Five Governor Races to Watch

The Senate races are getting a lot of attention this year. But what happens in statehouses also matters. Most directly, it matters for the folks who live there. But governorships are often proving grounds for politicians who later emerge on the national scene. Today, I’ll focus on a handful of races that look like they could go either way: Connecticut, Georgia, Florida, Illinois, and Kansas. What are the environmental stakes in these races? As usual, to avoid the risk of distorting the candidates’ views, I’ve relied heavily on their own websites for information.

Connecticut. Incumbent Democrat Dan Malloy’s website emphasizes his support for renewable energy, brownfield cleanup, and preservation of Long Island Sound. Republican Thomas Foley’s website isn’t very explicit but seems to call for an end to programs to support renewable energy (“End mandates and other costs added to electricity bills “) Foley also calls for a “red tape review to eliminate regulations.”

Georgia. Democrat Jason Carter’s website doesn’t say a word about energy or the environment. Incumbent Republican Nathan Deal’s website pledges “to protect our environment and natural resources to ensure its positive economic impact.” It’s not clear what that means, but it’s worth noting that when he was in Congress his rating by the League of Conservation Voters was 15%.   Carter, on the other hand, is endorsed by the Sierra Club.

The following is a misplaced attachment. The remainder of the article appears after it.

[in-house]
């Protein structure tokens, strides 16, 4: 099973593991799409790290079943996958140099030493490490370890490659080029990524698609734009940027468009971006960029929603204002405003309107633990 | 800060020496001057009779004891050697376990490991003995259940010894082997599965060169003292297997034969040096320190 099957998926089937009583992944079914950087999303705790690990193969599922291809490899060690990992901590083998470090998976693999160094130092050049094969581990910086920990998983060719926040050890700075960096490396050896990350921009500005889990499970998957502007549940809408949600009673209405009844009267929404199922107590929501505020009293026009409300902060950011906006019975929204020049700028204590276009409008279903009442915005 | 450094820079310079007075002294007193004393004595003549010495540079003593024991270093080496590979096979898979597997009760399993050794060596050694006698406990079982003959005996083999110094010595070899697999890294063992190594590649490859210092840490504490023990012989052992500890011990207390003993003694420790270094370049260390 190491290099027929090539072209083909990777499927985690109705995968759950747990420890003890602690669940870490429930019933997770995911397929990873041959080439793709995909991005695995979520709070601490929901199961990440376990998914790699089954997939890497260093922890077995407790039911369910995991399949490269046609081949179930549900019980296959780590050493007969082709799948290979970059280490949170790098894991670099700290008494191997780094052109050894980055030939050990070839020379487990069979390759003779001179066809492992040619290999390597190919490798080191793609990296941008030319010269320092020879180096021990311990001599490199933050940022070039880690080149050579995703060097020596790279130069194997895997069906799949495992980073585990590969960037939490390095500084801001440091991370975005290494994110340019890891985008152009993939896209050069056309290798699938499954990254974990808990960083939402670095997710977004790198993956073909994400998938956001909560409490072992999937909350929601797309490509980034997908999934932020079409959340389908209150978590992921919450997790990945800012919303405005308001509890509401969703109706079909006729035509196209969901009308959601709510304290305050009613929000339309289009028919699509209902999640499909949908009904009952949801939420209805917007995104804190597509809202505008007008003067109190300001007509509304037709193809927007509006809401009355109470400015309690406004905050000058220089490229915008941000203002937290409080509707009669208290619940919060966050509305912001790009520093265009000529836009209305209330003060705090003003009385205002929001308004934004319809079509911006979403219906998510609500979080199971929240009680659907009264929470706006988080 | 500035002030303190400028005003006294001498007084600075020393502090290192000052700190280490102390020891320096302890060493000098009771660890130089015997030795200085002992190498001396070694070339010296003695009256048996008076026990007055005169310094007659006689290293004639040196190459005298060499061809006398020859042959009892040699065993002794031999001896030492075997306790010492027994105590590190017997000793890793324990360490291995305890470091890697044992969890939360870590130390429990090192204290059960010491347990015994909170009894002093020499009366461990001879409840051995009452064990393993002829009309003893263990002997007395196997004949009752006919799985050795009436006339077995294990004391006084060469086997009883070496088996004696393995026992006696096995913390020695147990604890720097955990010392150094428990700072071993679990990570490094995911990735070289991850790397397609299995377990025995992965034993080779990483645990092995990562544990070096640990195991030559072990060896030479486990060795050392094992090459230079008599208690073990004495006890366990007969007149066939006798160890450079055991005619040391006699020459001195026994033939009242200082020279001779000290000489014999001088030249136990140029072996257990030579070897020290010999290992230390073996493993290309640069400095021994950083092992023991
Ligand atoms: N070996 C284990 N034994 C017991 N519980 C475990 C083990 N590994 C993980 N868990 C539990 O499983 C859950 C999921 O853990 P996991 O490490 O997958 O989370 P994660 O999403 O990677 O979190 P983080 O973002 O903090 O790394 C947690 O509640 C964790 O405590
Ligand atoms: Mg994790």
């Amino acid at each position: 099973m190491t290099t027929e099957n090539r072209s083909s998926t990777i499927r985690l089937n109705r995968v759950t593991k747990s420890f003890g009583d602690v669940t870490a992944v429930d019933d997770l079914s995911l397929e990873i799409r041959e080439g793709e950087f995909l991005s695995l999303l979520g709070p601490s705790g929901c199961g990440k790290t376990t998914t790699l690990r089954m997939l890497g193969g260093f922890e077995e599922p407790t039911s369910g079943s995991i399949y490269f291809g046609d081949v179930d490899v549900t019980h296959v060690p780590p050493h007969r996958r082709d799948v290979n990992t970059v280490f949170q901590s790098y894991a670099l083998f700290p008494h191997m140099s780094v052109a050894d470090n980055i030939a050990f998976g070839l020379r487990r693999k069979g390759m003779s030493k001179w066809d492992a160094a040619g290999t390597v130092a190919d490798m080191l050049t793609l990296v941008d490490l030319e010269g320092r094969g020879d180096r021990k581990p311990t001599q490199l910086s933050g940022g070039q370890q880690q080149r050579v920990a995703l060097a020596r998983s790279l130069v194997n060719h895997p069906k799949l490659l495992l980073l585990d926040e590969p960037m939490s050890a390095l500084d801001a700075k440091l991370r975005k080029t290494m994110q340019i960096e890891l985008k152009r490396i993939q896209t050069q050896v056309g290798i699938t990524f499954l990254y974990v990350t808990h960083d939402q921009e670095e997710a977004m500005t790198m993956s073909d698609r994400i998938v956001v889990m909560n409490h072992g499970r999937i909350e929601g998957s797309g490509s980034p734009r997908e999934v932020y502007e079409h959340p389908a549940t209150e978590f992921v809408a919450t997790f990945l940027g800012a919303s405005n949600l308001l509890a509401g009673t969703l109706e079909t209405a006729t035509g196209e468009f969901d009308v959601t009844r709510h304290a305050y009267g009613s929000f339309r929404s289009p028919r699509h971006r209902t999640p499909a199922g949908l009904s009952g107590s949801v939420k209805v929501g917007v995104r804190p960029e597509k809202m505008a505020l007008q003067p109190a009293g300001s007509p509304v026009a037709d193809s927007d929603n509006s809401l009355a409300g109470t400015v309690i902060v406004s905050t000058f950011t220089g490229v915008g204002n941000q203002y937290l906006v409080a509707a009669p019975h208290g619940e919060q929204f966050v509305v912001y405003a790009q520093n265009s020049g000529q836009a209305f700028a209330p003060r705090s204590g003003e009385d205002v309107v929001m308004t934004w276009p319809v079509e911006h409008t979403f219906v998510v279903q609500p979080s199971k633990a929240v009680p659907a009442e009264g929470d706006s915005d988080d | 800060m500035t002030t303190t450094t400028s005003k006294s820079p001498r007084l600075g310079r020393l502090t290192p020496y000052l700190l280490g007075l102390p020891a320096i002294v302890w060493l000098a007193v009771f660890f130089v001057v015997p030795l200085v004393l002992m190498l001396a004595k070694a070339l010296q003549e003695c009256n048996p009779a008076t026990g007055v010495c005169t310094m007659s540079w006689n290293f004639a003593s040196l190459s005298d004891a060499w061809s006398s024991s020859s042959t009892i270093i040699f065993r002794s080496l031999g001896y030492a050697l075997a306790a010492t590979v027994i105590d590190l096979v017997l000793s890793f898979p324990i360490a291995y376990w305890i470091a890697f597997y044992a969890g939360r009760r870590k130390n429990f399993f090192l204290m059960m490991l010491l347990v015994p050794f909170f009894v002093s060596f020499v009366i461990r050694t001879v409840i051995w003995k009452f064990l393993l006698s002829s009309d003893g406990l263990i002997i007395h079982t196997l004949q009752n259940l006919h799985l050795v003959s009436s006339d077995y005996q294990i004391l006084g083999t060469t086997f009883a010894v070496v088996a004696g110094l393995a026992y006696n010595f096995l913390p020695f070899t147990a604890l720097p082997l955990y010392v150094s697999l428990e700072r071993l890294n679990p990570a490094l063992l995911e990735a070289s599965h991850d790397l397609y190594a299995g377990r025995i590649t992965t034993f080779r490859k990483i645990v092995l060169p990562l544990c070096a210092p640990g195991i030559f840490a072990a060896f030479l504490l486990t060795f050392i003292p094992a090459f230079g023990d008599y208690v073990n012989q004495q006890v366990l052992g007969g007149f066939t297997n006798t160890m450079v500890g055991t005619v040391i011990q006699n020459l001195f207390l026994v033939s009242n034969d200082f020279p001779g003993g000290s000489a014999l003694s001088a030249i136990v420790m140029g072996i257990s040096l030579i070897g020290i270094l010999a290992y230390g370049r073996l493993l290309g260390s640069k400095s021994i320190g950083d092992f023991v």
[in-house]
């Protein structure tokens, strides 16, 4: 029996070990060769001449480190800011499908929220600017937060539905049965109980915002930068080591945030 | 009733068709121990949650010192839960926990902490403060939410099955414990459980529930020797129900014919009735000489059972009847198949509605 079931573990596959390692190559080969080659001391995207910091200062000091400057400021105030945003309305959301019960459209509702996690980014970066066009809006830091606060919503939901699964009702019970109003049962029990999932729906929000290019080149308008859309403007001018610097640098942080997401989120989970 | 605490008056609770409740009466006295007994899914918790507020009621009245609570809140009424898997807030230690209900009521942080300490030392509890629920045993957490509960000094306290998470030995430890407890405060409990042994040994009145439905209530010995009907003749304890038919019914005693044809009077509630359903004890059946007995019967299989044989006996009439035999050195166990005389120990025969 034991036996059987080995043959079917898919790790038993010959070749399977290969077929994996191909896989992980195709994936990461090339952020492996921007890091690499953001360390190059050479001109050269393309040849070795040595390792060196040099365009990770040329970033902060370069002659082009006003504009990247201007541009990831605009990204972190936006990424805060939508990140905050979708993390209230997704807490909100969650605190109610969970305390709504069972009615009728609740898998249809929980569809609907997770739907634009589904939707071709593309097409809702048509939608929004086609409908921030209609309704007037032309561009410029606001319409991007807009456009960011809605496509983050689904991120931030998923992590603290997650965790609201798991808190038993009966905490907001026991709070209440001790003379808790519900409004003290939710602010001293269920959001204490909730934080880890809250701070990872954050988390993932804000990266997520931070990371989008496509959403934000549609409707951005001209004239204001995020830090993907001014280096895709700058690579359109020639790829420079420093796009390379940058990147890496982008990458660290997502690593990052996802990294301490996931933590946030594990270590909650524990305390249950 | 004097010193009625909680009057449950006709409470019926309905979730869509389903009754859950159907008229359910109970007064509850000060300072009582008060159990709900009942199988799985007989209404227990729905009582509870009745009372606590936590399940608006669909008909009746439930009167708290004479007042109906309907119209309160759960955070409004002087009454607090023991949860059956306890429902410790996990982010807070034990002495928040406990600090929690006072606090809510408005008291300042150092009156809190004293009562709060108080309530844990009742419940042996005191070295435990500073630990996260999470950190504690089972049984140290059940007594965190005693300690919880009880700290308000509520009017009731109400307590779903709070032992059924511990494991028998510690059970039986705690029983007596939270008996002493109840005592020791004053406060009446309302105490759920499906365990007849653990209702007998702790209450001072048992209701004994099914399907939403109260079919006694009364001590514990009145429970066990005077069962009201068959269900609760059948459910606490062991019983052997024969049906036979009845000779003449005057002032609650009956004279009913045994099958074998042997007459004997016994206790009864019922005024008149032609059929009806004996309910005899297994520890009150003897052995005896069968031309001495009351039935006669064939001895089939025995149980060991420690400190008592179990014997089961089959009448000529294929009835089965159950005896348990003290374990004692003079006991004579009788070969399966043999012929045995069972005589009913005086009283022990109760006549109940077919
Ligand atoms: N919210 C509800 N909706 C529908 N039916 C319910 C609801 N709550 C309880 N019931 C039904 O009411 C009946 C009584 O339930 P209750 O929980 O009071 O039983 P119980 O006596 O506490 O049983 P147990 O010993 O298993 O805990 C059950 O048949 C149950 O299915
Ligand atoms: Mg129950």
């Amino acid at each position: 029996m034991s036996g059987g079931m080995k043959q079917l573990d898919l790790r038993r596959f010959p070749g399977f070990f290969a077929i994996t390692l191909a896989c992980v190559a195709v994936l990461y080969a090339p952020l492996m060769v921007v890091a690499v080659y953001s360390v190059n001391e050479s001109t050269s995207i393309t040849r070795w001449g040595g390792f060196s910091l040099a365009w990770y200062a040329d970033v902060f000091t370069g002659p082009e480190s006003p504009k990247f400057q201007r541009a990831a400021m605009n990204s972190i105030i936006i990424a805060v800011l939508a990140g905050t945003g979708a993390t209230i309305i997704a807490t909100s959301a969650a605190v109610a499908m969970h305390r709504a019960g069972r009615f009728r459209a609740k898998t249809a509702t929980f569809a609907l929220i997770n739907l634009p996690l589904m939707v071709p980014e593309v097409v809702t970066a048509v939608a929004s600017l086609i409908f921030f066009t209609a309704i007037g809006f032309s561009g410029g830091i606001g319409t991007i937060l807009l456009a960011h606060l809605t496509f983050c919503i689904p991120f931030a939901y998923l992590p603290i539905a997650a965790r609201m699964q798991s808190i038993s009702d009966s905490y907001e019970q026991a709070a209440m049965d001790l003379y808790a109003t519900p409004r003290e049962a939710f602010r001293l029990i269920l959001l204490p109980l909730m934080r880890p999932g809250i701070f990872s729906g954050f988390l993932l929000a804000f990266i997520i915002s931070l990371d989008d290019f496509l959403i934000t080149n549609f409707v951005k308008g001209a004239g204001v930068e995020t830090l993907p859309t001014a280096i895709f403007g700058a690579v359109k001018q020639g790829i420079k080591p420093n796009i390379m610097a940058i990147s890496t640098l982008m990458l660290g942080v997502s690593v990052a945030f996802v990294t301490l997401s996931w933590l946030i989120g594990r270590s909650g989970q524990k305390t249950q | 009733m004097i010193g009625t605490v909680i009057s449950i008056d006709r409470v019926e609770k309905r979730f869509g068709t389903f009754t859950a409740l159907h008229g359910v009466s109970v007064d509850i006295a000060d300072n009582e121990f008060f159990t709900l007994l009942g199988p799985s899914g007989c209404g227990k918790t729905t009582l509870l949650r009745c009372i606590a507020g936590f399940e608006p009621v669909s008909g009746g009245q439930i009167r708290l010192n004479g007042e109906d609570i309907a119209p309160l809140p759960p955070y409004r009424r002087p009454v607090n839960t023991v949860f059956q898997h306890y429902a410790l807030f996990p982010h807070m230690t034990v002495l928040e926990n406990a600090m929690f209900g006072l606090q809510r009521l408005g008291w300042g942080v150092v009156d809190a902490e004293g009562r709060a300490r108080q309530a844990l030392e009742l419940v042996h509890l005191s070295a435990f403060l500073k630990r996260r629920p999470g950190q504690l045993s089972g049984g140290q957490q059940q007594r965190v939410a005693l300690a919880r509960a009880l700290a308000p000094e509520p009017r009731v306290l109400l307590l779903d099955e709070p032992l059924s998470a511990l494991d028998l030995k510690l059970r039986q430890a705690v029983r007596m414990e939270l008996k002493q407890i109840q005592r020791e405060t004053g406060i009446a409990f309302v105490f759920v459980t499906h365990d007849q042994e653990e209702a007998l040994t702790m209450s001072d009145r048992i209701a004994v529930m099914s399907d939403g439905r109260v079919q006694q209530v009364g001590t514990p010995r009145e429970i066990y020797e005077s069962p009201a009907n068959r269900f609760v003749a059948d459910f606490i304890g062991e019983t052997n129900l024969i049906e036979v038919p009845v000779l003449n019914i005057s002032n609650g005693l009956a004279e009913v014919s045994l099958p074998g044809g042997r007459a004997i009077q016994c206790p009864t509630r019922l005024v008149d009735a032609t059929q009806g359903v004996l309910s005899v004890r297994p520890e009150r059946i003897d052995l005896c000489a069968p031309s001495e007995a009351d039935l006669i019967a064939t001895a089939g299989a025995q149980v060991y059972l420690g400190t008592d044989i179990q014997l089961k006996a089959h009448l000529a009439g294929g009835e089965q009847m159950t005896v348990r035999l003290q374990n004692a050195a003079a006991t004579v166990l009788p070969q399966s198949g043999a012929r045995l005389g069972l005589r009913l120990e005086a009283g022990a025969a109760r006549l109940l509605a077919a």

Florida. Republican incumbent and Tea Partier Rick Scott makes a point on his website of his support for preserving Florida’s natural beauty. He’s not a man to flee from hyperbole, apparently. His website outs his “laser focus on removing the bureaucratic barriers to economic growth,” which along with tax cuts has “created the perfect economic climate for the American Dream.” On the Democratic side, Charlie Crist pledges to recommit Florida to the environmental stewardship that has been a hallmark of Florida’s history.” He also argues that “Florida is the sunshine state, yet it is also home to some of the most restrictive laws in the country against solar energy investment” – a situation he says he’ll change.

Illinois. The Democratic Incumbent, Pat Quinn, claims on his website to be “the most environmentally friendly governor in Illinois history, making Illinois a national leader in sustainability and green technology.” He’s endorsed by the Sierra Club. Republican challenger Bruce Rauner is an unusual Republican candidate: the NY Times reports that he has given assurances he doesn’t want to restrict existing abortion laws. His website doesn’t say anything about the environment or energy – or for that matter about abortion, guns, or other Republican staples. This is also the only candidate website I’ve ever seen with a tab called “Cayman Islands,” disputing claims that he’s sheltering money there.

Kansas. Sam Brownback, the incumbent Republican Governor, doesn’t say anything about this own positions on energy and environment, but his website does take a swipe at the Obama Administration’s policies. His Democratic opponent, Paul Davis, stresses his experience as a lawyer representing small businesses on his website, saying he understands how burdensome government regulations can be. He’s said he would contest the proposed Clean Water Act jurisdictional rule. He seems to be positioning himself toward the conservative end of the Democratic Party, which still leaves Brownback well to the Right.

All in all, these elections should make for some interesting watching tomorrow night. In the long run, how they come out may have as much to say about the future of the country as how the Senate races go.

 

 

 

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